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Did You Know that “Negro History Week”was the Root of “Black History Month”?

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  • Did You Know that “Negro History Week”was the Root of “Black History Month”?

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    The month of February is considered “Black History Month” across the United States. But it had a much earlier predecessor called “Negro History Week”. This recognition was the brainchild of an African-American historian, Dr. Carter G. Woodson. He is considered by many to be the “Father of Black History.”

    Carter Godwin Woodson was born on December 19, 1875 in New Canton, VA. He was the fourth of seven children.

    As a young child growing up, he worked as a sharecropper and miner to help his family. He was only able to attend high school late into his teenage years but it was discovered that he possessed a tremendous intellect which allowed him to finish high school in just two years.

    Woodson attended Berea College in Kentucky. He then worked for a time for the U.S. government and traveled overseas. He later returned to the U.S. to earn his bachelors and masters degrees from the University of Chicago, and finally a PhD from Harvard in 1912. He was only the second African American to earn a PhD after W.E.B. Dubois.

    In 1915, Woodson helped to found the Association for the Study of Negro Life and History (later to become the Association for the Study of Afro-American Life and History). A year later he founded the scholarly publication, Journal of Negro History.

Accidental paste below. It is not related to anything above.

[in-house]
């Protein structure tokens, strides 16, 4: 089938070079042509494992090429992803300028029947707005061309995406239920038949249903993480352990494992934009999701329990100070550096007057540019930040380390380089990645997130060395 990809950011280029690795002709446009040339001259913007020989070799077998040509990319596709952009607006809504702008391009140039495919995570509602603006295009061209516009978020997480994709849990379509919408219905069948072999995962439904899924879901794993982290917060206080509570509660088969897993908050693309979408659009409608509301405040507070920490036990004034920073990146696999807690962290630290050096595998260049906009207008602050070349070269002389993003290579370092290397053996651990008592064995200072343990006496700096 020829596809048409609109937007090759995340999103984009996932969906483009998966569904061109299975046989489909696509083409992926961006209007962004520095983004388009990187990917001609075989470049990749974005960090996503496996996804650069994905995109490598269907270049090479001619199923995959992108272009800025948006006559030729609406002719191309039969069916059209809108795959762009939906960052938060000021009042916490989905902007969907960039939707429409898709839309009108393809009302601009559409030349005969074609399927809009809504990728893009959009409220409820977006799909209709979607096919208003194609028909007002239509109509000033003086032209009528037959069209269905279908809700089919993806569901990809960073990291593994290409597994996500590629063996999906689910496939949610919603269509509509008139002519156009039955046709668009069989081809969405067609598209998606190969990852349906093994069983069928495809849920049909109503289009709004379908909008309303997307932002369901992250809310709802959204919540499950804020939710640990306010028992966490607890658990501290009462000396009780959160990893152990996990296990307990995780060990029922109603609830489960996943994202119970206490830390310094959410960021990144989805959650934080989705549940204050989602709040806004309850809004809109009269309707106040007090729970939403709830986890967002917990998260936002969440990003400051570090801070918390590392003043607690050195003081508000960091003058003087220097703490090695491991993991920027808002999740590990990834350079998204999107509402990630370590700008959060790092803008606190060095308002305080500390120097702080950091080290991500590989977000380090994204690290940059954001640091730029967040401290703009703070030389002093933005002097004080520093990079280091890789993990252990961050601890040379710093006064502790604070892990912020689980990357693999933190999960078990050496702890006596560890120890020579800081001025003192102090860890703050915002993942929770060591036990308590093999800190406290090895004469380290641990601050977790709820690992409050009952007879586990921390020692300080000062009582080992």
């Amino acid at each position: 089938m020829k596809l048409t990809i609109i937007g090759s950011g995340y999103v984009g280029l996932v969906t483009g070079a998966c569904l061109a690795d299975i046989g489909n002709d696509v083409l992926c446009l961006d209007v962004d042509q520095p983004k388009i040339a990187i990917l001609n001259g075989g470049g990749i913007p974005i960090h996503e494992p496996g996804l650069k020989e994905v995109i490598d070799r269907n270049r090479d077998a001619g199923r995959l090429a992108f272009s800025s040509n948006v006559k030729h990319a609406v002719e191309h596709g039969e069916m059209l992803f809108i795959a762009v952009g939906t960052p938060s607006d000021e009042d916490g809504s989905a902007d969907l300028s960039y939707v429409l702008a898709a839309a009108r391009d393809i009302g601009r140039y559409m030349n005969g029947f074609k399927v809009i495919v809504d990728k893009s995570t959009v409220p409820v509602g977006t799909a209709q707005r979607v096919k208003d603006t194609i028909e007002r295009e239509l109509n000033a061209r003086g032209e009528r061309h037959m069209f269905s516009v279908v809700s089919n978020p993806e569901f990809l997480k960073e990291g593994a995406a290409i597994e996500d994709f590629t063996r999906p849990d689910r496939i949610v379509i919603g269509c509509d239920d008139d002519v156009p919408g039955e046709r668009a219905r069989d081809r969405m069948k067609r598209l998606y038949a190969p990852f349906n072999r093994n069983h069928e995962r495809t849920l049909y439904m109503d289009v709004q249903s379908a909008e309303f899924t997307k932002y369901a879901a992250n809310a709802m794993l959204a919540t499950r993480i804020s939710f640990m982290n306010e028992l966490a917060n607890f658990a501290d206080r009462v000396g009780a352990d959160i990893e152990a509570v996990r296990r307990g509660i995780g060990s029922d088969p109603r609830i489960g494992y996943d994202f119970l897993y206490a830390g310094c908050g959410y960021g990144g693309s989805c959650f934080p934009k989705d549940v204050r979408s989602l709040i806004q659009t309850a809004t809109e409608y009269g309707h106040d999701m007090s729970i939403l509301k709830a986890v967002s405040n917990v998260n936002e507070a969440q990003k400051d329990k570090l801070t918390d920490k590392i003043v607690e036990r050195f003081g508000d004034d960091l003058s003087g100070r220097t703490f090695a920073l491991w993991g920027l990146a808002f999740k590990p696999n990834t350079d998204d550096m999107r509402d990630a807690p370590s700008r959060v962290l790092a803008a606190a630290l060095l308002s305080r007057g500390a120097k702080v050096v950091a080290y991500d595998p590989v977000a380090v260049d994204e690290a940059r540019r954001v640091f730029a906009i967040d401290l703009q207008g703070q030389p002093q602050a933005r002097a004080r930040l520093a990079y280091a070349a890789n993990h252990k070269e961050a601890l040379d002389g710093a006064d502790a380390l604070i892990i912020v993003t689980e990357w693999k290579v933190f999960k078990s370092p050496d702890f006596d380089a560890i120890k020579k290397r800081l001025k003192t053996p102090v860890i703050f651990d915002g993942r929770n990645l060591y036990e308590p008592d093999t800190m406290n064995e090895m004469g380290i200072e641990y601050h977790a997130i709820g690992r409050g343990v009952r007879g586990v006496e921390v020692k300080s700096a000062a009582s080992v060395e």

Besides founding organizations that promoted the intellectual study of African-American history, Woodson himself wrote several books including his most seminal work, Mis-Education of the Negro (1933).

    However, it was his call in February 1926 for the wide recognition of the first Negro History Week which laid the foundation for the eventual recognition of Black History Month. Woodson chose February because it was the birth month of Abraham Lincoln (February 12) and Frederick Douglass (believed to be on February 14). The word spread quickly and institutions across the nation and the ASNLH struggled to supply course materials.

    Woodson would not live to see the culmination of his work into national recognition when he passed away on April 3, 1950 in Washington, DC.

    It wasn’t until the 1960s and the rise of the civil rights movement that interest in promoting African American history across college campuses regained momentum.

    Finally in 1976, Negro History Week made the transition to Black History Month. Since then, every U.S. president has made a proclamation honoring the month. All of this can be contributed to the work of one man – Dr. Carter G. Woodson.
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